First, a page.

TAIPEI - Taiwan was bracing itself Saturday (July 29) for the arrival of its first typhoon of the year, with emergency operations teams battening down the hatches and hundreds of flights, including several bound for or departing from Singapore, were delayed or cancelled.
Schools and offices were shut down as Taiwan's Central Weather Bureau upgraded tropical storm Nesat to a typhoon. Nesat is expected to hit the eastern part of the island late tonight, before cross the Central Mountain Range and entering the Taiwan Strait on Sunday (July 30).
As of 1 pm Saturday, Nesat was centred some 170 kilometers south-east of Hualien, moving at a speed of 19 km per hour in a northwesterly direction, data from the Central Weather Bureau showed according to Central News Agency.
It is packing maximum sustained winds of 137 kph, with gusts reaching 173 kph, threatening to dump heavy rain that could trigger landslides on Taiwan's east coast.
The Central Emergency Operation Centre has issued more than 200 landslide alerts for six counties and a city, including Kaohsiung, Chiayi, Pingtung and Hualien.
At least 280 flights, including 114 international flights, were cancelled or delayed Saturday, according to the Civil Aeronautics Administration.
At least five flights operated by Singapore Airlines bound for or departing Singapore for Taipei on Saturday were delayed, based on information on the Taiyuan International Airport's website. A Scoot flight scheduled for early Sunday morning has also been retimed.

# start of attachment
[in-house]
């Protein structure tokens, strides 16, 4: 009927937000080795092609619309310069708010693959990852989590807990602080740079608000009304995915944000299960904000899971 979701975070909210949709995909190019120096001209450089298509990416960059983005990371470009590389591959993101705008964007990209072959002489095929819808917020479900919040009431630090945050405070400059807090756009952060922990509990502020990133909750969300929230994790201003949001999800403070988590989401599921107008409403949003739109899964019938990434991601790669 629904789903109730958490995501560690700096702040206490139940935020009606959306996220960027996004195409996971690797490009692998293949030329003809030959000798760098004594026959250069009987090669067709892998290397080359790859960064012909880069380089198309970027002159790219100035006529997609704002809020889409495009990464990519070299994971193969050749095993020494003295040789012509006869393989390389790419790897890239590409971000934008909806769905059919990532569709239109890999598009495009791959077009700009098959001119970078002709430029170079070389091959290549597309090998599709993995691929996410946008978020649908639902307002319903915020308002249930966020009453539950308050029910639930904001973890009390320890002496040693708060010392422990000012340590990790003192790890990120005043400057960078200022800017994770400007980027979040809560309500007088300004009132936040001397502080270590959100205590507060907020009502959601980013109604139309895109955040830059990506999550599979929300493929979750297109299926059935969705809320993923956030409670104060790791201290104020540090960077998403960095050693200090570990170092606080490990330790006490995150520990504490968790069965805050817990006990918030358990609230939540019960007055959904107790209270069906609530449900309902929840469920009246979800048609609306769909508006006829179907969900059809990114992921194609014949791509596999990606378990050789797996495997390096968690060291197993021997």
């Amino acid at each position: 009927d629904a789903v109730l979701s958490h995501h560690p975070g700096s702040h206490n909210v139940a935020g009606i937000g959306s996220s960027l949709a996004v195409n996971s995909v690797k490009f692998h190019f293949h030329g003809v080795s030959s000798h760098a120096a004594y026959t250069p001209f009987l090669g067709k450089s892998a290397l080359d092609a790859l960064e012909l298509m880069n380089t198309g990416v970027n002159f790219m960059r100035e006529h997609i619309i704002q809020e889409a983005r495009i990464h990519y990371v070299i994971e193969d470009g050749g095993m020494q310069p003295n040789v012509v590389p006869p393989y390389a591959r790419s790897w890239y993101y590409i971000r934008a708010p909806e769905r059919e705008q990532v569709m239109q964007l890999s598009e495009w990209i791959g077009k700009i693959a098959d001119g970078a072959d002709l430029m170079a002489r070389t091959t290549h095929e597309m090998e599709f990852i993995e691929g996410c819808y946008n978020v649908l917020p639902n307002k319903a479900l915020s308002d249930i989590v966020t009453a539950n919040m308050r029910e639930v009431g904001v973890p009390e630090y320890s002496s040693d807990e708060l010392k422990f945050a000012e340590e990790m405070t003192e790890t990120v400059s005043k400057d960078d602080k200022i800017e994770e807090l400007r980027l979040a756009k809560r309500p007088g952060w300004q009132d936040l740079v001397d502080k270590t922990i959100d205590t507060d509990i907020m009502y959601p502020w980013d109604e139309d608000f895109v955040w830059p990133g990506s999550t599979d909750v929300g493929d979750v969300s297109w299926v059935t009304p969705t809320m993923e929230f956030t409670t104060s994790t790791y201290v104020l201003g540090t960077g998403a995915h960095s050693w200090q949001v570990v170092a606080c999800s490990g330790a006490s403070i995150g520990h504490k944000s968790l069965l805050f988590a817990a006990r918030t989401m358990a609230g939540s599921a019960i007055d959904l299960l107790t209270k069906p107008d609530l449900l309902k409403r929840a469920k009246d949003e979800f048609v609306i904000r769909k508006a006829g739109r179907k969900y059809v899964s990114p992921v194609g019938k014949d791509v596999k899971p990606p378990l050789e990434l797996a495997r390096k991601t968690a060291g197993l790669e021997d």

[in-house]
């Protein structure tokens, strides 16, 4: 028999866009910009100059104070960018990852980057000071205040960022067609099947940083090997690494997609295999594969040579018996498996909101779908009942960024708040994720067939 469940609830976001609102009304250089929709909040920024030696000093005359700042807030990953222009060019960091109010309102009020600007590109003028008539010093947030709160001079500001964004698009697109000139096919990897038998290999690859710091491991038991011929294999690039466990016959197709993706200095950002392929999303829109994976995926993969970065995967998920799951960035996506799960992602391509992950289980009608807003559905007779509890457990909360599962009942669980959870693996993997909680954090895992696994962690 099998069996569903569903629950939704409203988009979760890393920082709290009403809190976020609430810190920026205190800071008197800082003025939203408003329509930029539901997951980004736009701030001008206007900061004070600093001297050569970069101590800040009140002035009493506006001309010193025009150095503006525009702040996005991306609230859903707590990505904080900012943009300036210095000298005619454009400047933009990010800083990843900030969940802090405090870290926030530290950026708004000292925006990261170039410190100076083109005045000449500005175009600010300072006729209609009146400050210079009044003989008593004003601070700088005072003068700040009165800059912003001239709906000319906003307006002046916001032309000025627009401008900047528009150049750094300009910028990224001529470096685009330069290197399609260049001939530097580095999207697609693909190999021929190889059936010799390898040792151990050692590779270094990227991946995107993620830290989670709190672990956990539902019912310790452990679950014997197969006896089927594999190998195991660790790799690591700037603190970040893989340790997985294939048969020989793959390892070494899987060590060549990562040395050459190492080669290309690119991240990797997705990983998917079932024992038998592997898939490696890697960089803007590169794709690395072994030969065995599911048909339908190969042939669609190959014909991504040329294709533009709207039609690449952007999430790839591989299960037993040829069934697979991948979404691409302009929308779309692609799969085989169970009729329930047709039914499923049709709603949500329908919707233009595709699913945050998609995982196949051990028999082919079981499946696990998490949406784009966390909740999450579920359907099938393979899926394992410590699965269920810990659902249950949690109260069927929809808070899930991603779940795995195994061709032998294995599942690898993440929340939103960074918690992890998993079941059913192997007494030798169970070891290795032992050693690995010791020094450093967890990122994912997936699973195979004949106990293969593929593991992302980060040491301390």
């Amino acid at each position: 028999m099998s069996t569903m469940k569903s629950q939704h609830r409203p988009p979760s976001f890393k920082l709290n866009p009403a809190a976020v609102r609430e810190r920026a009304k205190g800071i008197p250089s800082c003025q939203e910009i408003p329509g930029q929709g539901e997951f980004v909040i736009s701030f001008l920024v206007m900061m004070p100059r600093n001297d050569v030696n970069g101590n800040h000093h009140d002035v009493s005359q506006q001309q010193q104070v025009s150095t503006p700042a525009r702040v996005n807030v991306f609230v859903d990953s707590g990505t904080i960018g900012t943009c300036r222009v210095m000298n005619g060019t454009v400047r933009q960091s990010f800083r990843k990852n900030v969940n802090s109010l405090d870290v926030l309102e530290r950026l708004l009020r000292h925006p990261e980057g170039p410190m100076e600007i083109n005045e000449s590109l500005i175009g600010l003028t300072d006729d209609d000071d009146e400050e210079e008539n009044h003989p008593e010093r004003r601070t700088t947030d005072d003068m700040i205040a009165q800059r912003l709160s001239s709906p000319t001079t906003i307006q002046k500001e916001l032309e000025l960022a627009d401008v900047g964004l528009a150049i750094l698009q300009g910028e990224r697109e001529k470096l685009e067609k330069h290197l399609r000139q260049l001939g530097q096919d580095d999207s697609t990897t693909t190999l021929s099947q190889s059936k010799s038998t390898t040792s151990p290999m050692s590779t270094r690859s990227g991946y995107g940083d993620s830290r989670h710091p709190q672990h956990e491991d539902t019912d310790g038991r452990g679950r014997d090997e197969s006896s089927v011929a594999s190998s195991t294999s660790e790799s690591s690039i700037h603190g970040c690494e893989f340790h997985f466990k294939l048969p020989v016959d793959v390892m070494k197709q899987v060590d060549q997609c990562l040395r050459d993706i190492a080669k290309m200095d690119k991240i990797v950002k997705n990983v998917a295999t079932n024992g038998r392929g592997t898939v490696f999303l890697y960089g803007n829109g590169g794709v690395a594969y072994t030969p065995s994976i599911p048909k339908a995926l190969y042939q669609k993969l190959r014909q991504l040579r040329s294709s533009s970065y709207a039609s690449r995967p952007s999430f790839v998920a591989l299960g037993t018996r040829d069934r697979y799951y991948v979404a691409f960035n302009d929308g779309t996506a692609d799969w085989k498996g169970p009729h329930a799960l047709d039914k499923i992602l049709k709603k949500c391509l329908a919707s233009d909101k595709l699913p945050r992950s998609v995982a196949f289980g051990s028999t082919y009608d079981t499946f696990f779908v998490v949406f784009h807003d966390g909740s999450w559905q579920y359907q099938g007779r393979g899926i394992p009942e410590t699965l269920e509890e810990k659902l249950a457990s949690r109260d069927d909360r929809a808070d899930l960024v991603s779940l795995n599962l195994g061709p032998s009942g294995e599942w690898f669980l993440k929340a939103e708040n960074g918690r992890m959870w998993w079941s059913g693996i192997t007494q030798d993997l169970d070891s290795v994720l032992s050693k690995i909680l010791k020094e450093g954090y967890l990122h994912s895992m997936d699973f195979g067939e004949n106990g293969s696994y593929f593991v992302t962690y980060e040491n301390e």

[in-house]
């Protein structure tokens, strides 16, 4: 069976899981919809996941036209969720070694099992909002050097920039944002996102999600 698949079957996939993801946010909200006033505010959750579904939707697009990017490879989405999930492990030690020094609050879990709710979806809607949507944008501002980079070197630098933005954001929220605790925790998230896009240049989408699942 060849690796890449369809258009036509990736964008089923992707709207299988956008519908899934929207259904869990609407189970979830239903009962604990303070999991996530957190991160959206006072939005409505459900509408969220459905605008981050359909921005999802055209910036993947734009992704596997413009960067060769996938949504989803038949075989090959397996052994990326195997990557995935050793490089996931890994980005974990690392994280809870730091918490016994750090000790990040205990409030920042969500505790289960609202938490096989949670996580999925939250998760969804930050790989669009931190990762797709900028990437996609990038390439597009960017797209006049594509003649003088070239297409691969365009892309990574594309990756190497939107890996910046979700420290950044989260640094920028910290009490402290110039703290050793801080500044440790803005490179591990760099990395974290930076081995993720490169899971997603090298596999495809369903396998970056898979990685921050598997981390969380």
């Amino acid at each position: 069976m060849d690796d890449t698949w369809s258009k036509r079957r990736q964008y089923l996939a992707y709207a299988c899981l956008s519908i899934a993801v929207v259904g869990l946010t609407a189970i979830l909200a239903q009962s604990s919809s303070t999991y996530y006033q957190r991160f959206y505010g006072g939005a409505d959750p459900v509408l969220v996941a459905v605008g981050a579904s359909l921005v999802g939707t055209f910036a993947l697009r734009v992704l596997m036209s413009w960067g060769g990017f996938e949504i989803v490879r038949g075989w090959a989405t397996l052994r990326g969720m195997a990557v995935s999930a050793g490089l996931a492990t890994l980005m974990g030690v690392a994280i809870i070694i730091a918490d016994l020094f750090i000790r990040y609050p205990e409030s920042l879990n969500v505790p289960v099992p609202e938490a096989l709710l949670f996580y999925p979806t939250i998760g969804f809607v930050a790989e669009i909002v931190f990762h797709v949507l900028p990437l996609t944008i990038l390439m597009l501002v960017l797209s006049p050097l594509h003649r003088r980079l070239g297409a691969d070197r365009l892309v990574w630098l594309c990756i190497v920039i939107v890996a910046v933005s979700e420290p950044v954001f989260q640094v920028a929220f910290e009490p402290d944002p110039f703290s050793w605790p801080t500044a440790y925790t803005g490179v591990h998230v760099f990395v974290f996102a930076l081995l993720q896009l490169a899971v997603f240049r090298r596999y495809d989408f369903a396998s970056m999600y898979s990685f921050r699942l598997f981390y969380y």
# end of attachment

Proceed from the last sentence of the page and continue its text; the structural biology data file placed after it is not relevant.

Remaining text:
Two flights from Singapore bound for Taiwan's second-largest city of Kaohsiung, operated by China Airlines and KLM respectively, have also been postponed to Sunday.
Most trains running along the east coast were also suspended Saturday.
Several major events were cancelled, including the annual Ho-Hai-Yan Gongliao Rock Festival in New Taipei City, and the Taiwan International Balloon Festival in Taitung.
President Tsai Ing-wen inspected the Central Operation Centre on Saturday. More than 36,000 soldiers are on standby to help with disaster relief.
Taiwan's government has stepped up preventive measures against tropical storms since typhoon Morakot left more than 400 people dead in its wake in 2009.
The island was pounded by heavy rains just last month, and at least one person died in floods in the north of the island after 600 millimetres of rain fell in under 11 hours in some areas.